Manistee County Information

Manistee County

Contact Information

Brad Jenkins

Phone: 617-720-2808

Email: info AT bradfordgordon.com

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Manistee County at a Glance

Total wells drilled through December 31, 1988 1155
Total oil wells drilled through December 31, 1988 301
Total gas wells drilled through December 31, 1988 95
Total facility wells drilled through December 31, 1988 18
Well Density - approximately two wells per square mile (568 square miles in county)
Total cumulative oil and lease condensate production through December 31, 1987 73,551,063*
Total cumulative natural gas production through December 31, 1987 385,357,997*
* From Geological Survey Division Annual Prorated Production Summary.

MANISTEE - Helped by some prolific-producing Niagaran reservoirs, Manistee County has been the State's leader where it counts most - in oil and gas production - posting the top annual output for oil in each of the last 11 straight years (1977- 1987) and for natural gas the past eight years (1980-1987).

A perennial runnerup to Northern Niagaran Reef Trend neighbor Grand Traverse in permits and holes drilled for most of the 1970's and early 1980's, Manistee managed to outshine the rest of the 60 oil-producing counties in both oil and gas for eight straight years and is in the top five all-time for both oil and gas.

All that came about despite the fact that Manistee has no other production except Niagaran and exploration didn't begin in earnest until 1975, after the pinnacle reef reservoirs began to prove productive along a fairway from Presque Isle through Otsego, Kalkaska and Grand Traverse counties.

Through the end of 1973 the cumulative oil production for Manistee County was only 3,281 barrels. In 1974 it grew to 13,076 barrels for the year and by 1975 it hit a million barrels per year at 1,040,939 and then increased five-fold in 1976 at 5,149,841 barrels.

The last year in which Manistee was not the State's oil production leader was 1976 when Otsego held the lead with 6,351,796 barrels or just over a million barrels more than Manistee. Following that Manistee led the State with 6,646,012, 7,978,033, 8,460,019, 7,981,345, 7,427,645, 6,966,356, 6,733,658, 6,075,207, 5,493,911, 5,349,973 and 4,508,266 barrels consecutively in the 11-year span. The 8,460,019 barrels contributed by Manistee in 1979 was a modern record and helped establish Michigan's record production year for oil.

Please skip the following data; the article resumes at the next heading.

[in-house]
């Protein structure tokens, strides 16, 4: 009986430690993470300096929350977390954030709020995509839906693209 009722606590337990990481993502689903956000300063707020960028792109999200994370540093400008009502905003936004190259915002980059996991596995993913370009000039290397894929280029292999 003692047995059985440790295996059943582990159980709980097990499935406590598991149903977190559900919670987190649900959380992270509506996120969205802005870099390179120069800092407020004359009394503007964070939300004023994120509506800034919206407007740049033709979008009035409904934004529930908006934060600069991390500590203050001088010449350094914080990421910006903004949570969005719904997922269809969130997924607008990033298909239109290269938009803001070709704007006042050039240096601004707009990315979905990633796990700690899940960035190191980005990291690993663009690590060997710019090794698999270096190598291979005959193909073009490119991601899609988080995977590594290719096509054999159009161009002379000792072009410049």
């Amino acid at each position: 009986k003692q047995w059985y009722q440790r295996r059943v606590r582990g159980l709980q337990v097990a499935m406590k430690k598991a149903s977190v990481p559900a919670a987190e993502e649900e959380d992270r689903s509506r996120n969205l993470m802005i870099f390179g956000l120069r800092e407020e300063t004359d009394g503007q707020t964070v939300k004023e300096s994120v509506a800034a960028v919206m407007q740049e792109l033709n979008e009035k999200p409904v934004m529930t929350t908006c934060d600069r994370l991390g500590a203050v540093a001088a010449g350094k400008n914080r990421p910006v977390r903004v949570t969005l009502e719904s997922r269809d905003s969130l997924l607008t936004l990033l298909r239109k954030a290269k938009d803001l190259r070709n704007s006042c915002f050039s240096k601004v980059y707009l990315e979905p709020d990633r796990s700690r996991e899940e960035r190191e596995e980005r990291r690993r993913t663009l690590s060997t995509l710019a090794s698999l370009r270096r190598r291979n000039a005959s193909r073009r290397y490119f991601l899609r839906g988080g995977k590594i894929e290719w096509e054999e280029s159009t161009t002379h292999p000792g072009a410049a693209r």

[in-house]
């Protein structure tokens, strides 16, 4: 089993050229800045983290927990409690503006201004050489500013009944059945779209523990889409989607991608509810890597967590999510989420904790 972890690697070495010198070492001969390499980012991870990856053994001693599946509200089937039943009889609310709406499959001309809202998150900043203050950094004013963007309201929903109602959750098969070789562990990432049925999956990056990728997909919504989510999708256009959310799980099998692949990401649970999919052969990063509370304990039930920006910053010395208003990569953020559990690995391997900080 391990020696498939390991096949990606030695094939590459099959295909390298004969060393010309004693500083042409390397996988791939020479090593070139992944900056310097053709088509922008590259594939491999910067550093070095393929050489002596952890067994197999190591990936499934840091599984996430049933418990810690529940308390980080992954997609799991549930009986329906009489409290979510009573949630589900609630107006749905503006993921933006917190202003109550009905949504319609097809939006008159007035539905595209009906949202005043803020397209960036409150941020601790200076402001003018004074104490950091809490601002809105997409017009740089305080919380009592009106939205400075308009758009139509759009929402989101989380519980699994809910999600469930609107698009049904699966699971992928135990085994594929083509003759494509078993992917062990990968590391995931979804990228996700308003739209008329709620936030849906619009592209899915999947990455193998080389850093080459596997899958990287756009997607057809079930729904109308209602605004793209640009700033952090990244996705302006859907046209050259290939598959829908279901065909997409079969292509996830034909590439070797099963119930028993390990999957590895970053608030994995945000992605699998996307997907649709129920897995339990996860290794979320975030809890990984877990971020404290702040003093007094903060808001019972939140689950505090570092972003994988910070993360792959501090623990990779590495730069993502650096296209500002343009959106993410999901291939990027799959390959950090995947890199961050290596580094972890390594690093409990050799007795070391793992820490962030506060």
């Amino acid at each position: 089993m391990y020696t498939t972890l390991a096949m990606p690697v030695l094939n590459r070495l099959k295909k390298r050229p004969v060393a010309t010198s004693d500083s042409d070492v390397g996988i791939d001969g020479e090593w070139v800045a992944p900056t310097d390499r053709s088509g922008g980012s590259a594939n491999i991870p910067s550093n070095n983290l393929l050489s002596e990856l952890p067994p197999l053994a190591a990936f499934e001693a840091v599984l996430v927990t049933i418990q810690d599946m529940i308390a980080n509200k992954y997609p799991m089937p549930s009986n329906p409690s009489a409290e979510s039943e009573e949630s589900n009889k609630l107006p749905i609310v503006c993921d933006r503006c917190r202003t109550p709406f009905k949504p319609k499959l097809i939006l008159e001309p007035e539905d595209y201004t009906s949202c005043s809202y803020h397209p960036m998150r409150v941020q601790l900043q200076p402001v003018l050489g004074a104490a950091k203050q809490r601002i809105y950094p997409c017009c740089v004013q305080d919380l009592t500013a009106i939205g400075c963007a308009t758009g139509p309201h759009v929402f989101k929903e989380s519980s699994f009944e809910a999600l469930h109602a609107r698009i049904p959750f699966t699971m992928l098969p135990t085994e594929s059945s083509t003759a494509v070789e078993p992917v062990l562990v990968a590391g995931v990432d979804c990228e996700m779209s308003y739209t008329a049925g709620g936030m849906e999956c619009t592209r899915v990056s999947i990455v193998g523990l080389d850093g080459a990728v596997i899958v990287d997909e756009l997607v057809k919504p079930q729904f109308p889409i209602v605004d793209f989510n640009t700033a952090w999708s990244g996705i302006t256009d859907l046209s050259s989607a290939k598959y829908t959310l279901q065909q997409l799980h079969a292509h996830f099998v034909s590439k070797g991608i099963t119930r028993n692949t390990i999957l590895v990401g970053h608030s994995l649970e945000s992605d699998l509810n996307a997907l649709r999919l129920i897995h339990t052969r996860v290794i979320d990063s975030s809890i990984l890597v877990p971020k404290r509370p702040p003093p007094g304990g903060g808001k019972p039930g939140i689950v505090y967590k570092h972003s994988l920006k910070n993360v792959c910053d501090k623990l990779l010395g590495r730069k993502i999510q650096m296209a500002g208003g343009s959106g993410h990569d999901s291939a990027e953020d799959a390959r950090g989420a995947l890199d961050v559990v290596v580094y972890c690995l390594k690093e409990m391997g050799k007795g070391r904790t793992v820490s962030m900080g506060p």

Manistee's rise to the top of the gas- producing list was even quicker after not having any gas marketed until 1975. That year a total of 1,957,137 Mcf was produced and by 1979 Manistee's 34,961,685 Mcf was second only to Grand Traverse's 47,375,339 Mcf.

The new leader as of 1980 with 40,635,624 Mcf was Manistee (G.T. dropped to 38,675,710 that year) and from 1980 through 1987 with output of 41,981,643, 41,892,898, 37,739,098, 36,857,320, 37,621,242, 37,636,295 and 32,816,814 Mcf respectively through that period, after helping set the Michigan gas production record in 1980.

Because many of the Manistee Niagaran reservoirs began producing later than those in Grand Traverse, Kalkaska and Otsego the decline in production has not been as dominant in the 1980's.

Another factor in the strong oil and gas showing is the high capability of the reservoirs. Twenty-three different Manistee County fields have produced more than a million barrels of oil each and 89 gas reservoirs have been good for more than a billion cubic feet of natural gas - both figures through the end of 1987 only.